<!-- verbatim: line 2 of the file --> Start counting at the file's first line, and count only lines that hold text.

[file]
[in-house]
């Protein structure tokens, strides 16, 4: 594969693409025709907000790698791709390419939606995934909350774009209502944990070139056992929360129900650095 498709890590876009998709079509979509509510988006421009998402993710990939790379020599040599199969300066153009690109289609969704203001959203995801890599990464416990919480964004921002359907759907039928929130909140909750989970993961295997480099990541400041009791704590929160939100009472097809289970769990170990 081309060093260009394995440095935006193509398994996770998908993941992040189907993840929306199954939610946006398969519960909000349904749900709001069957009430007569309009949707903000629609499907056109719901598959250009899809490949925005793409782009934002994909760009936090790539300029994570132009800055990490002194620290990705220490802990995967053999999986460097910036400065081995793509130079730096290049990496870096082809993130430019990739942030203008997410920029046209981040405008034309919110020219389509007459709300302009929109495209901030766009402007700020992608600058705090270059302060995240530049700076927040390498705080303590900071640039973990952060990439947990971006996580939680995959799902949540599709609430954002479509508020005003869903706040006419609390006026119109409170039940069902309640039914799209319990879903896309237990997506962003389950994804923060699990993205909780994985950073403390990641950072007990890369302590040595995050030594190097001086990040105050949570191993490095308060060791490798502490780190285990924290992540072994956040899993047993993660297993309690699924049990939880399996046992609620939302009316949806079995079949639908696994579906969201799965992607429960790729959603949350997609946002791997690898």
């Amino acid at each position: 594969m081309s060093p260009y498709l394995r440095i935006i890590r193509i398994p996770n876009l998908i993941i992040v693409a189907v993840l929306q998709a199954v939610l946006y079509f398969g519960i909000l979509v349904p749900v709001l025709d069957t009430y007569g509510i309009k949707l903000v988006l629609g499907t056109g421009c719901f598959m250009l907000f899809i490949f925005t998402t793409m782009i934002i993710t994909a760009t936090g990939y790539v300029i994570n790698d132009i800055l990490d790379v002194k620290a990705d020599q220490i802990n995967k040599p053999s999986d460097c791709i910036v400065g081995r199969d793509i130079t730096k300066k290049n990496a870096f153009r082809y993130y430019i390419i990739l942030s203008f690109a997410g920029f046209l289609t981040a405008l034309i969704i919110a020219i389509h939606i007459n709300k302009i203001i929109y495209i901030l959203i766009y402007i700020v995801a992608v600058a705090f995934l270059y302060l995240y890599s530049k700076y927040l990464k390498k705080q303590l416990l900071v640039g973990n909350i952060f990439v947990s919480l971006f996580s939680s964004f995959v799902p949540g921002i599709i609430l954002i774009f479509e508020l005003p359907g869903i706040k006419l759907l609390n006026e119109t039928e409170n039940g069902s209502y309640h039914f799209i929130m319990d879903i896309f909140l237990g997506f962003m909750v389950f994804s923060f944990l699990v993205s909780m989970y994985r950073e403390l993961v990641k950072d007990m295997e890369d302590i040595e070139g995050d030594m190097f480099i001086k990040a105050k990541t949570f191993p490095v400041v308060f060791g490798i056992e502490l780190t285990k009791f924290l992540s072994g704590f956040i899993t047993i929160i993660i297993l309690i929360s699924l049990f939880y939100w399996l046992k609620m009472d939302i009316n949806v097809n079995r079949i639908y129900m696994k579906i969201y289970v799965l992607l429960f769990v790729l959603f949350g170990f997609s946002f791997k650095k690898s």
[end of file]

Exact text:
């Protein structure tokens, strides 16, 4: 594969693409025709907000790698791709390419939606995934909350774009209502944990070139056992929360129900650095 498709890590876009998709079509979509509510988006421009998402993710990939790379020599040599199969300066153009690109289609969704203001959203995801890599990464416990919480964004921002359907759907039928929130909140909750989970993961295997480099990541400041009791704590929160939100009472097809289970769990170990 081309060093260009394995440095935006193509398994996770998908993941992040189907993840929306199954939610946006398969519960909000349904749900709001069957009430007569309009949707903000629609499907056109719901598959250009899809490949925005793409782009934002994909760009936090790539300029994570132009800055990490002194620290990705220490802990995967053999999986460097910036400065081995793509130079730096290049990496870096082809993130430019990739942030203008997410920029046209981040405008034309919110020219389509007459709300302009929109495209901030766009402007700020992608600058705090270059302060995240530049700076927040390498705080303590900071640039973990952060990439947990971006996580939680995959799902949540599709609430954002479509508020005003869903706040006419609390006026119109409170039940069902309640039914799209319990879903896309237990997506962003389950994804923060699990993205909780994985950073403390990641950072007990890369302590040595995050030594190097001086990040105050949570191993490095308060060791490798502490780190285990924290992540072994956040899993047993993660297993309690699924049990939880399996046992609620939302009316949806079995079949639908696994579906969201799965992607429960790729959603949350997609946002791997690898």